Here might even be a good way to move to definition number two and three of integrity. You could look at these two together here as representing our status as a divine idea. We are whole, complete beings. There is no room for cracks or weaknesses in our character. We are expressions of Truth's wholeness and power. Think about how a crack in the hull of a ship represents weakness.  Or how if we are incomplete 'developing' ideas, then there is room to develop “badly”, or to accrue habits that are destructive, etc.  You could even make a small boat or have the kids make one out of aluminum foil.  It could be something very thin and simple.  You could use a paper cup, cutting off the top so it's shorter, use your imagination.  Set their creations afloat on a small dish tub of water.  What happens to the boat if you make a hole or crack in the bottom?  What happens when we tell a little lie and see ourselves that way, even if we never ever get caught?  It makes it so we don't have those waters lifting us above the lie, instead the waters come into our consciousness and drown us in their lies.  It's kind of an interesting thought.  It's sort of like letting in just a bit of 'matter' and hoping that you can stay mostly 'spiritually-minded'.  But these are really difficult/impossible balancing acts.  Eventually your 'boat' will sink!  Another analogy that you can use is that of 'loading' the boat up with 'heavy' material thought.  When you keep citation S14 in your thought, then the 'boat' will bob along on the water.  What happens when you start to set heavy material thoughts about sickness, sadness, anger into the 'boat'.  Here you would give them pebbles to add to the boat until each 'heavy idea' eventually leads to the sinking of the 'boat'.  Please take the time to experiment with your materials so that you have 'boats' that are reasonably secure in the water and don't sink within a minute or so.  You want the analogy to work!  The sides would need to be low enough so that the boats are sinkable, and the boat resilient enough that it won't just tip over immediately.

[PYCL 3— Share why to tell the truth right away… how Jacob came to stand on this “Rock”]
In the Responsive Reading God is referred to as the “Rock”.  Have a conversation about this.  What does the writer mean by this?  Why does he use a 'rock' as a reference to God/Truth?  Here you would talk about the qualities of a rock.  It is solid, impermeable (what's that?); it doesn't wash away—permanent; it gives you something to stand on and a place to work and demonstrate from or build on.  There are lots of things here that can be expounded on.  Why do they think a Rock would be a good analogy for Truth?  Think about how things get so complicated when we don't stay completely honest?  [“Oh, what a tangled web we weave when first we practice to deceive.” Walter Scott] Can they think of circumstances when that was the case, or maybe even movies or shows or books where the character would have been much better off if they'd told the truth right away?  There are more movies than I can count where either truth was withheld or outright lies were told out of fear. Think of a list of twelve or so kid’s movies or stories where this is the case and have them choose one they all know where they can agree on this being the case. Alternatively, you could choose a short children's story to read aloud that demonstrates this fact and have them talk it over.  Maybe you could use a Bible story such as the story of Jacob when he deceived his brother and father, and uncle… Maybe all that deception led him to a point where he couldn't stand the slippery sinking sands of his life and decided he's rather stand on the rock of Truth [and not let it go until it blessed him].  What happened then?  [See Jacob’s renaming to Israel and his reconciliation with his brother Esau after prevailing in Genesis 32:26]  This story even has an angel to go with the section where Truth is speaking in angel form to Daniel (Section 2, B8 & B9, Daniel 9 & 10).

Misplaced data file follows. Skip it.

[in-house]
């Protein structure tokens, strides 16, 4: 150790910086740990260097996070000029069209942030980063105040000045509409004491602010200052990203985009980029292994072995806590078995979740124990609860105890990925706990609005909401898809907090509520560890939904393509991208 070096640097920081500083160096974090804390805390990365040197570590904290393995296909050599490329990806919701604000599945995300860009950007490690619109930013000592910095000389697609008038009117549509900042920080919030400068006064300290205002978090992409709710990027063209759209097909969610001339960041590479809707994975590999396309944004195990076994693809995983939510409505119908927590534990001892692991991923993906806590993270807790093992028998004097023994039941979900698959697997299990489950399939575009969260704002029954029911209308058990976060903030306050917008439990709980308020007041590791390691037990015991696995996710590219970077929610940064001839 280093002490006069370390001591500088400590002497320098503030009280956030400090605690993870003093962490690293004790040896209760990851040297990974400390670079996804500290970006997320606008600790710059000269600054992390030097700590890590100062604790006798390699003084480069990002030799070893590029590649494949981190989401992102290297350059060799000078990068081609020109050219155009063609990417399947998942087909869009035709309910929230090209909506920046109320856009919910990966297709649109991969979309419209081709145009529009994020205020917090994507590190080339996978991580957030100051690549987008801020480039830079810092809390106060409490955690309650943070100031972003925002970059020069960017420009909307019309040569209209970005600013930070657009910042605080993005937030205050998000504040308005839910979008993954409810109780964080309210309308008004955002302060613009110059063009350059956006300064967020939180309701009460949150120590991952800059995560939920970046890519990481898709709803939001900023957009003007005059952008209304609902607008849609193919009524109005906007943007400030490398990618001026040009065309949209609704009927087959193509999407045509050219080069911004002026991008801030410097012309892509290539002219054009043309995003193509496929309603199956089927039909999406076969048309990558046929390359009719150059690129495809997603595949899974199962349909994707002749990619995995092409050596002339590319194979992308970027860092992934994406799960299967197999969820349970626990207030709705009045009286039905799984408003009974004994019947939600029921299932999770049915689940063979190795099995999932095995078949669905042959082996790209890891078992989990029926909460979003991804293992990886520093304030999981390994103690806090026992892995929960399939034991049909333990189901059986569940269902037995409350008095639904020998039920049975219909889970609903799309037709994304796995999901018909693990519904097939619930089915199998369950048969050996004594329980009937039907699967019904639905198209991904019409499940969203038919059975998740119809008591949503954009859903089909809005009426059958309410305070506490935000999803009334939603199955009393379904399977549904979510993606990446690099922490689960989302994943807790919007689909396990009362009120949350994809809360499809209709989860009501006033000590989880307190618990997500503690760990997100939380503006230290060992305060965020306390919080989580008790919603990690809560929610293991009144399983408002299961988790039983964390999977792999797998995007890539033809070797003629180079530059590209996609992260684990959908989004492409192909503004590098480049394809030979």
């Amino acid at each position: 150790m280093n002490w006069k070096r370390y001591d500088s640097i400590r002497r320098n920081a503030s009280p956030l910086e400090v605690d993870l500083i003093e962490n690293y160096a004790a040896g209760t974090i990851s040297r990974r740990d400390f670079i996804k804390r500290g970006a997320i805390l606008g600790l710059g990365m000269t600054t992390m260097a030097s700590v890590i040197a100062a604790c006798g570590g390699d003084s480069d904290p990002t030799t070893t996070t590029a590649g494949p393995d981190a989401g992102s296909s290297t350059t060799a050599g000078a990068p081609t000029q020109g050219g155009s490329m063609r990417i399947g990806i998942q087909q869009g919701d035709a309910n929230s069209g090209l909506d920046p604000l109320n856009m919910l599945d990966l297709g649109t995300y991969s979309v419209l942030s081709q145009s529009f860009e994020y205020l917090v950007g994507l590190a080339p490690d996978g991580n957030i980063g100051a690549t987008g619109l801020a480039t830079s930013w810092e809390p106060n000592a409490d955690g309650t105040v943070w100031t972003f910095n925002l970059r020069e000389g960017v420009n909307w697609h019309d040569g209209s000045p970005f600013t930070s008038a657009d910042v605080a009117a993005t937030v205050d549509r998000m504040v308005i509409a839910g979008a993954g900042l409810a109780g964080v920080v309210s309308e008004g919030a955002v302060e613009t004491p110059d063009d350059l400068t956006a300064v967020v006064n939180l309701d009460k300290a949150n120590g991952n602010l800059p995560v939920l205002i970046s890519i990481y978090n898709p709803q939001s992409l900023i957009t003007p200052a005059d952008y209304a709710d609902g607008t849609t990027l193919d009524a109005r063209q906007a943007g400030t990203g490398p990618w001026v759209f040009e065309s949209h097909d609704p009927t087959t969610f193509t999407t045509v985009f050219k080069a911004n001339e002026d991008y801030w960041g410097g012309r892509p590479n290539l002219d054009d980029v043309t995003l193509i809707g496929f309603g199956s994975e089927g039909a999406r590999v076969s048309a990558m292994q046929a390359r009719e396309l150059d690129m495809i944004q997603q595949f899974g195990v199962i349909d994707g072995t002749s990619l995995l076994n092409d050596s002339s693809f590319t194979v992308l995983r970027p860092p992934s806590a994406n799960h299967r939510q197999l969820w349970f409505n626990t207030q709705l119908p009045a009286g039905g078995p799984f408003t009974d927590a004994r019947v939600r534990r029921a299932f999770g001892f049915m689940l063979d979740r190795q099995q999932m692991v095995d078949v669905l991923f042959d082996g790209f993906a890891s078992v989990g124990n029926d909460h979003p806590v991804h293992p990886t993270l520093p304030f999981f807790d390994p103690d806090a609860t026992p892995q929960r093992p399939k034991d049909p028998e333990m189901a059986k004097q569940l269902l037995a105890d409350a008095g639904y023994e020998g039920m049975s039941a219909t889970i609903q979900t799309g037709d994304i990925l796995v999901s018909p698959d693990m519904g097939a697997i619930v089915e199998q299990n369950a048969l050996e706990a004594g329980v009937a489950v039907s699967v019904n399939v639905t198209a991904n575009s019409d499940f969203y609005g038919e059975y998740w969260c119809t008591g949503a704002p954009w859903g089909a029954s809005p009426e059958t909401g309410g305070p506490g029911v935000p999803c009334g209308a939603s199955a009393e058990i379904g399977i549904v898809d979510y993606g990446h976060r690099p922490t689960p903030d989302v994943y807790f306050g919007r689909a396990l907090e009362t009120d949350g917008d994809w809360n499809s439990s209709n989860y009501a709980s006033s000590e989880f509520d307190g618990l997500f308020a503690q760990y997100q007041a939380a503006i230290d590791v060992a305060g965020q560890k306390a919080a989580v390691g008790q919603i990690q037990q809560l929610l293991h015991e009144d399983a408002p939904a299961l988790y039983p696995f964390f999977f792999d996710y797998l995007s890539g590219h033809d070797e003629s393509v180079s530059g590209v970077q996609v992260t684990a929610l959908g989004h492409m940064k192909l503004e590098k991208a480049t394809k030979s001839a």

[PYCL 4— Discuss what it means to practice Truth’s healing power—to be a practitioner.]
There is so much in this lesson about making our understanding of Truth active, demonstrating the power of Truth through healing.  You could talk about why we have Christian Science practitioners.  Why did Mrs. Eddy call them that? Why is this healing work called the “practice”?  Maybe they don't know that term, but here's a chance to make it familiar to them.  Can they be in 'the practice' or do they have to wait until they are grown up?  What makes them practitioners?  What do they have to do?

[PYCL 5— Show what it’s like to have, but hide a light, and to have, but not use salt.]
You could also talk about the light of the world and the salt not losing its flavor in citation S27. This, of course, has to do with making our understanding of Truth practical. Talk about the obvious analogy being used, especially with the little ones. Bring a flashlight and drop a box over it. Can they see the light it gives out? What if you bring a salt shaker to the table but you don't put salt on your food, would your food taste salty at all? We have to put our 'light' and 'salt' to work. This may be obvious to you, but the littler ones may not have it so firmly entrenched in their thought as you!

Have a great Sunday!